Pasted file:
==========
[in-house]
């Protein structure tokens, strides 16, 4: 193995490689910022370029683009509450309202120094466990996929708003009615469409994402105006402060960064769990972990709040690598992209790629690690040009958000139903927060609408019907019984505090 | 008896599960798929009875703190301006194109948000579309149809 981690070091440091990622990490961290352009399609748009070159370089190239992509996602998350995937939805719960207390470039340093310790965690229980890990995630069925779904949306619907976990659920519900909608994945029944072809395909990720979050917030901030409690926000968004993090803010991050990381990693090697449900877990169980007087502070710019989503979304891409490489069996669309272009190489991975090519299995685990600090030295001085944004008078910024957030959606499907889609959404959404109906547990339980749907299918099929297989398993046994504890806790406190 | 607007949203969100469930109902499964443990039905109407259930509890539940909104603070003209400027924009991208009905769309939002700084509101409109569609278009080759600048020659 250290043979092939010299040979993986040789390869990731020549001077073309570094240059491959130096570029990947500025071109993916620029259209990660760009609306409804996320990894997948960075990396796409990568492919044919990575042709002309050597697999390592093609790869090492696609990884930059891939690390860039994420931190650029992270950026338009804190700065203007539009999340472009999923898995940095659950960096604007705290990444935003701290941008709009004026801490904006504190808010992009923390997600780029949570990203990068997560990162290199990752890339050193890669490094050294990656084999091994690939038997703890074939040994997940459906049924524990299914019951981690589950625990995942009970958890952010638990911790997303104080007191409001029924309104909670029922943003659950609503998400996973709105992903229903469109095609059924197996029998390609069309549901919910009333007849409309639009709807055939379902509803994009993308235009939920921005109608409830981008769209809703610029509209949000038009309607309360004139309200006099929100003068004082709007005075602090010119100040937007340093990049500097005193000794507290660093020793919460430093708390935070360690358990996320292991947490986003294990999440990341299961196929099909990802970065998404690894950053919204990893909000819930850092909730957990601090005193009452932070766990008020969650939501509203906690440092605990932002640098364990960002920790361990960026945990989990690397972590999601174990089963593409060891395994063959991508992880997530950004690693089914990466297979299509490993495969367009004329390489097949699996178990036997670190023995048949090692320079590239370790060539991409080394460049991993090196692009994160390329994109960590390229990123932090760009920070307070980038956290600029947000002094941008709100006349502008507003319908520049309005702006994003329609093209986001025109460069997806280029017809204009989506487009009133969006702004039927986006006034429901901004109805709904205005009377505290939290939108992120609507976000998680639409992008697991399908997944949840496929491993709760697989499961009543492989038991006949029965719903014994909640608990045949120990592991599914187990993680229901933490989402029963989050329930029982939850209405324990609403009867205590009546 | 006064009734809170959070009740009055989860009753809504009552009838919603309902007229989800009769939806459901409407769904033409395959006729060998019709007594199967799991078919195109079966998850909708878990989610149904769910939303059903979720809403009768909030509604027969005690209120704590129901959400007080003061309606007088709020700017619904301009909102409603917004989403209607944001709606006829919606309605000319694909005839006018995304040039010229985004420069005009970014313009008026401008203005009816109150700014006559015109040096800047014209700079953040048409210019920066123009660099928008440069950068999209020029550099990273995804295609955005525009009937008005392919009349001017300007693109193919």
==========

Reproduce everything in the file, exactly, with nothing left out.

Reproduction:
[in-house]
């Protein structure tokens, strides 16, 4: 193995490689910022370029683009509450309202120094466990996929708003009615469409994402105006402060960064769990972990709040690598992209790629690690040009958000139903927060609408019907019984505090 | 008896599960798929009875703190301006194109948000579309149809 981690070091440091990622990490961290352009399609748009070159370089190239992509996602998350995937939805719960207390470039340093310790965690229980890990995630069925779904949306619907976990659920519900909608994945029944072809395909990720979050917030901030409690926000968004993090803010991050990381990693090697449900877990169980007087502070710019989503979304891409490489069996669309272009190489991975090519299995685990600090030295001085944004008078910024957030959606499907889609959404959404109906547990339980749907299918099929297989398993046994504890806790406190 | 607007949203969100469930109902499964443990039905109407259930509890539940909104603070003209400027924009991208009905769309939002700084509101409109569609278009080759600048020659 250290043979092939010299040979993986040789390869990731020549001077073309570094240059491959130096570029990947500025071109993916620029259209990660760009609306409804996320990894997948960075990396796409990568492919044919990575042709002309050597697999390592093609790869090492696609990884930059891939690390860039994420931190650029992270950026338009804190700065203007539009999340472009999923898995940095659950960096604007705290990444935003701290941008709009004026801490904006504190808010992009923390997600780029949570990203990068997560990162290199990752890339050193890669490094050294990656084999091994690939038997703890074939040994997940459906049924524990299914019951981690589950625990995942009970958890952010638990911790997303104080007191409001029924309104909670029922943003659950609503998400996973709105992903229903469109095609059924197996029998390609069309549901919910009333007849409309639009709807055939379902509803994009993308235009939920921005109608409830981008769209809703610029509209949000038009309607309360004139309200006099929100003068004082709007005075602090010119100040937007340093990049500097005193000794507290660093020793919460430093708390935070360690358990996320292991947490986003294990999440990341299961196929099909990802970065998404690894950053919204990893909000819930850092909730957990601090005193009452932070766990008020969650939501509203906690440092605990932002640098364990960002920790361990960026945990989990690397972590999601174990089963593409060891395994063959991508992880997530950004690693089914990466297979299509490993495969367009004329390489097949699996178990036997670190023995048949090692320079590239370790060539991409080394460049991993090196692009994160390329994109960590390229990123932090760009920070307070980038956290600029947000002094941008709100006349502008507003319908520049309005702006994003329609093209986001025109460069997806280029017809204009989506487009009133969006702004039927986006006034429901901004109805709904205005009377505290939290939108992120609507976000998680639409992008697991399908997944949840496929491993709760697989499961009543492989038991006949029965719903014994909640608990045949120990592991599914187990993680229901933490989402029963989050329930029982939850209405324990609403009867205590009546 | 006064009734809170959070009740009055989860009753809504009552009838919603309902007229989800009769939806459901409407769904033409395959006729060998019709007594199967799991078919195109079966998850909708878990989610149904769910939303059903979720809403009768909030509604027969005690209120704590129901959400007080003061309606007088709020700017619904301009909102409603917004989403209607944001709606006829919606309605000319694909005839006018995304040039010229985004420069005009970014313009008026401008203005009816109150700014006559015109040096800047014209700079953040048409210019920066123009660099928008440069950068999209020029550099990273995804295609955005525009009937008005392919009349001017300007693109193919």